Is there light at the end of the tunnel? Wesley Autrey, Daniel Fitzpatrick and Schwarzfahrer (”The Fare Dodger”)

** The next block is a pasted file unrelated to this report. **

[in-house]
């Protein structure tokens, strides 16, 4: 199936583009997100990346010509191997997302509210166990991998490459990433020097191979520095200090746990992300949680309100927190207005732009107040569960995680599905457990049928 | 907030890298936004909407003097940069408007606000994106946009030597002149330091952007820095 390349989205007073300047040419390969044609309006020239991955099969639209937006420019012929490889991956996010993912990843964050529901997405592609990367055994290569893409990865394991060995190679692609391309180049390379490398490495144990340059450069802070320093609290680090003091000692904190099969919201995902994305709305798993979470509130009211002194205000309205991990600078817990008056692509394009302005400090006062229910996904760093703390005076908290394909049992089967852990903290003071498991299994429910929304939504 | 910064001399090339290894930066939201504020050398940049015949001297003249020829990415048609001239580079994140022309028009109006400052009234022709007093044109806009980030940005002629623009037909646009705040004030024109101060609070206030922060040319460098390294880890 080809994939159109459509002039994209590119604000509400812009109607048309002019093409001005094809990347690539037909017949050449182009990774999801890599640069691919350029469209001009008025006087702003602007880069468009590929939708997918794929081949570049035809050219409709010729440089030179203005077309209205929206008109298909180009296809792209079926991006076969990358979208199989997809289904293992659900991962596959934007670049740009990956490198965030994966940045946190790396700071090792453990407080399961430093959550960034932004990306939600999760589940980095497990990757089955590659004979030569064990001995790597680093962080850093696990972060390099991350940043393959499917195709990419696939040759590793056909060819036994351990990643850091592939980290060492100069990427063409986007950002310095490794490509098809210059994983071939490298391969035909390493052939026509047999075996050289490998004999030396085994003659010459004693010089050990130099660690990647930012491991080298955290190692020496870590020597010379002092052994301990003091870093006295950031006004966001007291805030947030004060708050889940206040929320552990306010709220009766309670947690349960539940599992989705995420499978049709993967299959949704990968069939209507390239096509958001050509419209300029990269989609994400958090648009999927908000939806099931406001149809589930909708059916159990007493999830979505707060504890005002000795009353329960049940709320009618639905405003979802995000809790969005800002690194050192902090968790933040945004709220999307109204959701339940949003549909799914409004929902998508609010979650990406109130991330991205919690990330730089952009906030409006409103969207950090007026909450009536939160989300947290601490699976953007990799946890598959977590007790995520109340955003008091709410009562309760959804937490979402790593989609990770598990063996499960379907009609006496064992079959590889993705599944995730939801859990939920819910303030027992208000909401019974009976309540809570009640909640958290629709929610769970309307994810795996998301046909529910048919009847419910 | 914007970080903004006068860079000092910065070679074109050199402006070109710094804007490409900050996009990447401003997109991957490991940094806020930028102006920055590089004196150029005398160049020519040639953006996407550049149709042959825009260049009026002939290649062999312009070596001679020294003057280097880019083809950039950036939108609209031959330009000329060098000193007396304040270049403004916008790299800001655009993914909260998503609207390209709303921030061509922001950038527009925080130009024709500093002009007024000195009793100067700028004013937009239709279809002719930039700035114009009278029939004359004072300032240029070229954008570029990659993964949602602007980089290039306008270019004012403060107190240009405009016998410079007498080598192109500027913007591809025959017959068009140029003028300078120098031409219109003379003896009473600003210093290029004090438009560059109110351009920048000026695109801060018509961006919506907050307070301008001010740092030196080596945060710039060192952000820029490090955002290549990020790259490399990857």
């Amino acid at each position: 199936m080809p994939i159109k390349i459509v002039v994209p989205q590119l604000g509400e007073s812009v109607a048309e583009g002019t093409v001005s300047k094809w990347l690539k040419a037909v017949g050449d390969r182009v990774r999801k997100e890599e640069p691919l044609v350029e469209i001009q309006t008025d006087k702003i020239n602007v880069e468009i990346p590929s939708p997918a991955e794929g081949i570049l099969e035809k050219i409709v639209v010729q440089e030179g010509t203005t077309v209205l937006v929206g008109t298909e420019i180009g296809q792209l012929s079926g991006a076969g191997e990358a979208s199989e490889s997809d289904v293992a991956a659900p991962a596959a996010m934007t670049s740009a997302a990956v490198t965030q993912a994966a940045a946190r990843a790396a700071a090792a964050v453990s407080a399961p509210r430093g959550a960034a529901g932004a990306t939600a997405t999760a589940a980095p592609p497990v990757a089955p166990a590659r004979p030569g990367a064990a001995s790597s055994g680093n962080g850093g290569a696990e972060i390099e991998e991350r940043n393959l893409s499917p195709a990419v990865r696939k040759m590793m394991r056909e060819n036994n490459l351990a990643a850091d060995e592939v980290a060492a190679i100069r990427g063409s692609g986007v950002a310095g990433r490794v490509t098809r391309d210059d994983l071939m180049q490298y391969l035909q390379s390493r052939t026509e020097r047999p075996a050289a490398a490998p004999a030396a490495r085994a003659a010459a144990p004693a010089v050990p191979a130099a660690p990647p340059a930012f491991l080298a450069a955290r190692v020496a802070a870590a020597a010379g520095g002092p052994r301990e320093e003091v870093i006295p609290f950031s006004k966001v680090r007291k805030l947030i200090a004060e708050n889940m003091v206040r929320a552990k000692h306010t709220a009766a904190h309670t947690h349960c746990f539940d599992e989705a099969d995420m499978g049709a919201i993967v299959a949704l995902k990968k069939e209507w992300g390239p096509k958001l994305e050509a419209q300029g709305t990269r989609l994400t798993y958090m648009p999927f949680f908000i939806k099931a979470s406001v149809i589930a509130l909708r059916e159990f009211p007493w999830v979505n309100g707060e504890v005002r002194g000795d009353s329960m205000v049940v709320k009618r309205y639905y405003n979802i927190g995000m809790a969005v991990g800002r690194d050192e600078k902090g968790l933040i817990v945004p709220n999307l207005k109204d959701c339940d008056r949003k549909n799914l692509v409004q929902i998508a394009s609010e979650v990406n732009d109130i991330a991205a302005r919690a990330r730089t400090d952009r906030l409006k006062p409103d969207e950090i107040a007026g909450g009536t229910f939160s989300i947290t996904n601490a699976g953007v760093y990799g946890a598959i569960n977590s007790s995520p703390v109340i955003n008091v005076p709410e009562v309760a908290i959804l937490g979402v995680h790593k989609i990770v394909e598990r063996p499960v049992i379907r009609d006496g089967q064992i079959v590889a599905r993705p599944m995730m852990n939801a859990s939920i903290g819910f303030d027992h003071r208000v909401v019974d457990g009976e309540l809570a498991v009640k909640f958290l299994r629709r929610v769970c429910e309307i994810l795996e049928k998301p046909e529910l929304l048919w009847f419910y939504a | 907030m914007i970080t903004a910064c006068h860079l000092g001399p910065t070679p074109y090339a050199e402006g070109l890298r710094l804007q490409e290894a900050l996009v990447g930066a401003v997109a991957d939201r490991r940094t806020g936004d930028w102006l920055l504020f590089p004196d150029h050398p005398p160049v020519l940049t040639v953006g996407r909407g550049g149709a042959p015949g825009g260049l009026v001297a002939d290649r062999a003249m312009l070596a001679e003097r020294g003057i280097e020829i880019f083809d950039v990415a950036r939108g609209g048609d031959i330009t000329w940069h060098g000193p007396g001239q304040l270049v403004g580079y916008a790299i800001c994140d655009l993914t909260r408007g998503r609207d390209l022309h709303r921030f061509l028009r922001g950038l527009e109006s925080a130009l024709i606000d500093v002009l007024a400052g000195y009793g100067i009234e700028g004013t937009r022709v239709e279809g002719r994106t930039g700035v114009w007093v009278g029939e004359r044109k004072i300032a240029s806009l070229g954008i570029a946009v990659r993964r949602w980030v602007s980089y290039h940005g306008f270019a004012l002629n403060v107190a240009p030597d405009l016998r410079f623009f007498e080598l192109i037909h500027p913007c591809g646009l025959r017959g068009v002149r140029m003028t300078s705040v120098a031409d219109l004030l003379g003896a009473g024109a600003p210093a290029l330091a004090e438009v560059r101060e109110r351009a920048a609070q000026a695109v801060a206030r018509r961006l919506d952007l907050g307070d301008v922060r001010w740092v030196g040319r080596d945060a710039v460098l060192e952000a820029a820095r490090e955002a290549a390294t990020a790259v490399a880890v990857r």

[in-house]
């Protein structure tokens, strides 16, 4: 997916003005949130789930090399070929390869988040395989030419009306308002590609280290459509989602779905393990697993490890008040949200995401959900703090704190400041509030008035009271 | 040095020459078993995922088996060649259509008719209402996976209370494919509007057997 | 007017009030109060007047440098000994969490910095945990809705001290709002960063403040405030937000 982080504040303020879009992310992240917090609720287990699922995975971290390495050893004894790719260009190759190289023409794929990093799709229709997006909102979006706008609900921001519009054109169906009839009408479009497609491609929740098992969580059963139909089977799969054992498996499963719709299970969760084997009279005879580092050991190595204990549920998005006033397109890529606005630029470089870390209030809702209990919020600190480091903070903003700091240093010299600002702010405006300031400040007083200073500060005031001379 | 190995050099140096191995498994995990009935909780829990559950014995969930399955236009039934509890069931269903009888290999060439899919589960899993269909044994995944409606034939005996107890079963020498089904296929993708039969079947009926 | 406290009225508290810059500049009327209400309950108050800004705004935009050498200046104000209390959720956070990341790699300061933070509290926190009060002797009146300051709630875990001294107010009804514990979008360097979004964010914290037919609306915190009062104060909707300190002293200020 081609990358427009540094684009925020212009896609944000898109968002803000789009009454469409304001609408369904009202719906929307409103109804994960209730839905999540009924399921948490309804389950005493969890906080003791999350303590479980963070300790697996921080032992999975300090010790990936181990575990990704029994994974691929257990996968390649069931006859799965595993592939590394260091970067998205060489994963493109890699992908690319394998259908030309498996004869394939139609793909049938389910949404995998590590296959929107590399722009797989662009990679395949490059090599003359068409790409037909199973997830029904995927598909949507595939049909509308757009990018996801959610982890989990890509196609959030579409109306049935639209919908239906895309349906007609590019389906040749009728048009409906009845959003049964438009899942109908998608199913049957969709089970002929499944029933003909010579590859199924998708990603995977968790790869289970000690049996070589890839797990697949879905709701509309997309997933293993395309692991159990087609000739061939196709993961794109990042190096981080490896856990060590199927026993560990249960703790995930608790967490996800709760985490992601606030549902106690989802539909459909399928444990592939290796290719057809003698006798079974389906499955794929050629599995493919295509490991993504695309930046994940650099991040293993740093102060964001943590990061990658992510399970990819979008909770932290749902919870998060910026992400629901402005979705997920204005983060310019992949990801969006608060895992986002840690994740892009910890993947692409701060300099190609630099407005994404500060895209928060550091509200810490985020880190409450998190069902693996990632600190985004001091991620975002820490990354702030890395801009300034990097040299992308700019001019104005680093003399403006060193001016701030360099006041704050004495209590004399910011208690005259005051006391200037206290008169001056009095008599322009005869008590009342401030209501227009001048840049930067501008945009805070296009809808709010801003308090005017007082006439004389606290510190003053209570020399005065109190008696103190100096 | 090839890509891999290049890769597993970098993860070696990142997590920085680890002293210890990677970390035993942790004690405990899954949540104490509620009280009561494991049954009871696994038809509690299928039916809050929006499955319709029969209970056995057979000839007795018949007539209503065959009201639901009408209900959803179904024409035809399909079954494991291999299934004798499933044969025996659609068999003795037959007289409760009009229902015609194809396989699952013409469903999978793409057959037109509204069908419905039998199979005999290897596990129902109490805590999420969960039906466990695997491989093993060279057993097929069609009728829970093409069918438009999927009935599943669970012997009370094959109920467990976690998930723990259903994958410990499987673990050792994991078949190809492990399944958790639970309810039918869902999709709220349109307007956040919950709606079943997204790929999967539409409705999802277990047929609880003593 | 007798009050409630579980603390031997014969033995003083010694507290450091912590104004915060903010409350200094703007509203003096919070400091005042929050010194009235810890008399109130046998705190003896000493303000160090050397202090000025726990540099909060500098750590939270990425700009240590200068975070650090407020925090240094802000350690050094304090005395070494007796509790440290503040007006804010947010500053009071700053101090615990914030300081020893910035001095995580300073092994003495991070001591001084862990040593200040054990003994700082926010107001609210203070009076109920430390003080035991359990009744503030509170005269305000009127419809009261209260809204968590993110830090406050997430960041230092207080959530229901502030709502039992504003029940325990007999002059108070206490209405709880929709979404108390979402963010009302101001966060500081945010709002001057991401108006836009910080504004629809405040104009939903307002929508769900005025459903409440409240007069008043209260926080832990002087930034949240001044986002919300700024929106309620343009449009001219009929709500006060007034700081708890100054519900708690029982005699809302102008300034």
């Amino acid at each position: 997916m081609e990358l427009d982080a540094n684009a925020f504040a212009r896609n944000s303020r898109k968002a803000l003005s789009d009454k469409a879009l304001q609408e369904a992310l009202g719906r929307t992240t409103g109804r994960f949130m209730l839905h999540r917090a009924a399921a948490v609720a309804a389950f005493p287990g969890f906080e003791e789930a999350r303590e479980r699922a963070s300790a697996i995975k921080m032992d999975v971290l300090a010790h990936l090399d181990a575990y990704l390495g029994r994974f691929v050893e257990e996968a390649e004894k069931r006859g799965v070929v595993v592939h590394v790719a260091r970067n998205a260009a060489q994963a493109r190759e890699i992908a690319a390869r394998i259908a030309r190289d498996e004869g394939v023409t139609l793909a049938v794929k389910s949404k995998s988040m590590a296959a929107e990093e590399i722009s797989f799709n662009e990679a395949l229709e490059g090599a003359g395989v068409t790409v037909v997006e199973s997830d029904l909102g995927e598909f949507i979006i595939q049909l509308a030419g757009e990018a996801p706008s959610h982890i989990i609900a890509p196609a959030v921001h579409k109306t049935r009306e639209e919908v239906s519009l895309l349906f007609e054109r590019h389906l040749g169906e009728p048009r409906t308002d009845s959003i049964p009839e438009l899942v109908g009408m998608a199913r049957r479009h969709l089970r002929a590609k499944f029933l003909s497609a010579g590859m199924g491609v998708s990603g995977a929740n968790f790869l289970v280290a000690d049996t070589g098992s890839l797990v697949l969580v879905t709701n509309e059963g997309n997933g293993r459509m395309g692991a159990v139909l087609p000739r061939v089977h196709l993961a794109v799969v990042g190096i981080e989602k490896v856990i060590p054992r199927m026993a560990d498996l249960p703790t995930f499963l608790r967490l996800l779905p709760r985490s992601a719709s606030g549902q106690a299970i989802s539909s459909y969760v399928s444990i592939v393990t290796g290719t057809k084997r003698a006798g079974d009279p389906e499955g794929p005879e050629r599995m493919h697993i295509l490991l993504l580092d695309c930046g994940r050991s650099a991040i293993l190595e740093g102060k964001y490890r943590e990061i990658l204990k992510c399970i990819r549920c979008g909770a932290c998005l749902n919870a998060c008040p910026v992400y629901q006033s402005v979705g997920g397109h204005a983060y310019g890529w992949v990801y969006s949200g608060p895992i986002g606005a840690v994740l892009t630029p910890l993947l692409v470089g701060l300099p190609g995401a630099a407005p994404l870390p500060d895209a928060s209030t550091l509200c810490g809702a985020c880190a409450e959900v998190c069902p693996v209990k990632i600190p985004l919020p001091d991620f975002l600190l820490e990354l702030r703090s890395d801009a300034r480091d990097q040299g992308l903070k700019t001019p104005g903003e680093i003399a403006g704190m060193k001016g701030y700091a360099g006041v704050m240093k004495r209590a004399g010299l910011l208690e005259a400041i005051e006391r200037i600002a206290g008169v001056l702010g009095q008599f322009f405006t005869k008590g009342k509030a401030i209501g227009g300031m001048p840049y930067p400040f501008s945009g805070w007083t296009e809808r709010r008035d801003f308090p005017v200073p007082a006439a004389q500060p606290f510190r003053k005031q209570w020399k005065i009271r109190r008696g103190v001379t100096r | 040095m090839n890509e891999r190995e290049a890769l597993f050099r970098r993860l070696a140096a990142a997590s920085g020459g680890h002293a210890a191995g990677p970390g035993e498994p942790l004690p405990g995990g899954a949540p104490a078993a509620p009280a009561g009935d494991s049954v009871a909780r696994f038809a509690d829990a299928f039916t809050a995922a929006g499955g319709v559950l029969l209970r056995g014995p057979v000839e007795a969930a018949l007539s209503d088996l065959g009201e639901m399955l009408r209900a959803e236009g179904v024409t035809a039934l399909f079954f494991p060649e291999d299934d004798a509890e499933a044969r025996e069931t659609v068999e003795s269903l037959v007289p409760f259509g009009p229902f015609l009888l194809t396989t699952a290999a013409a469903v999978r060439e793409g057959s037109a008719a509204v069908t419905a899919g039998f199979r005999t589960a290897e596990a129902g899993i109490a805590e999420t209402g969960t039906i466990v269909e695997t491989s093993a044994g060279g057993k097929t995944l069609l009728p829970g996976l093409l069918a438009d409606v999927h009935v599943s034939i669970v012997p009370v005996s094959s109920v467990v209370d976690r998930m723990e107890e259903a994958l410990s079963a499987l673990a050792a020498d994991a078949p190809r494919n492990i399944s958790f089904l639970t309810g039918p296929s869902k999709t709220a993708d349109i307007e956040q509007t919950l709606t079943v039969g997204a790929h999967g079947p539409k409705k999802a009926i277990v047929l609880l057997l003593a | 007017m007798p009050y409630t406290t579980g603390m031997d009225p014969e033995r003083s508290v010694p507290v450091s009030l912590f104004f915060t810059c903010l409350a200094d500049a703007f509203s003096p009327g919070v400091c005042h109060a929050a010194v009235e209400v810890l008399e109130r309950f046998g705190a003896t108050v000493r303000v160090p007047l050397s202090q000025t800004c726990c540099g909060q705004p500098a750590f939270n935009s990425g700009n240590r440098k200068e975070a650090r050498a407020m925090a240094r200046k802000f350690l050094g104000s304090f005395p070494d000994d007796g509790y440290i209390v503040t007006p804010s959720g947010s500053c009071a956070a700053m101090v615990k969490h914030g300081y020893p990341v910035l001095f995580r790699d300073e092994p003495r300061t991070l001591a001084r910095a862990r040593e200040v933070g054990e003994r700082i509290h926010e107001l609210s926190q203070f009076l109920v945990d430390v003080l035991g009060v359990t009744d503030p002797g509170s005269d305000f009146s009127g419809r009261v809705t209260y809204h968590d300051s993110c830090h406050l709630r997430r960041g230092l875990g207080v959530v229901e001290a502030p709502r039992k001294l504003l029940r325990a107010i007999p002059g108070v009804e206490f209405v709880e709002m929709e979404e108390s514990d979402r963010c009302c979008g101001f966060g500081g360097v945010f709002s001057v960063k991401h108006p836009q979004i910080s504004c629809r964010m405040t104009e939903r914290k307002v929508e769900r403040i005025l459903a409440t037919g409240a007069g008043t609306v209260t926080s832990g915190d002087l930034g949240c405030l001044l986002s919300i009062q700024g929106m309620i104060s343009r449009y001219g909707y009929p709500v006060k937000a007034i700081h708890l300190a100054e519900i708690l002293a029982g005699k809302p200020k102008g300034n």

Taking a break from pharma (it is the weekend after all), some thoughts connected by two threads: trains and racism. For those one or two of you who didn't hear about this, 2007 was ushered in with news of an amazing act of heroism, when New Yorker Wesley Autrey, a 50-year-old construction worker travelling with his two young daughters, saved the life of 19-year-old film student Cameron Hallopeter, who had fallen after a seizure, right onto the City College 137th Street IRT station tracks. This news made many of us ask "what would you have done?" Below a clip of an interview with David Letterman. It has haunted me for weeks. Anyone who knows the NYC subways knows how frightening its tracks are: rat infested, with the ever present threat of the electrified third rail. With an oncoming train only feet away, Autrey's solution was to hand his four-and six-year-old daughters over to the care of a sympathetic fellow rider, itself a major leap of faith, jump onto the tracks and lie on top of Hollopeter right on the tracks, leaving just enough clearance for the train to pass over them. With numerous awards, and, no doubt a film and book contract will be forthcoming soon, can't help but hope that the sudden fame and attention won't change such an outstanding character. One week later, another New Yorker, the EMS worker  Daniel Fitzpatrick, saved a suicidal woman from the subway tracks in Brooklyn. Wesley Autrey, who is African American, came to the aid of white student, where Fitzpatrick, who is white, came to the aid of a passenger at Brooklyn's Bushwick stop, who was extremely likely to be nonwhite.Although racism is still rampant , these incidents offered a few "points of light" and glimpses of hope for the future. But this gem of an Oscar-winning short film, the Fare Dodger (schwarzfahrer in German, which also means black passenger) shows how much further we have to go. In it, tensions on a German suburban train in the 1990s, come to a surprising, but funny resolution...it's in German, but any human being anywhere in the world will "get it." -AMS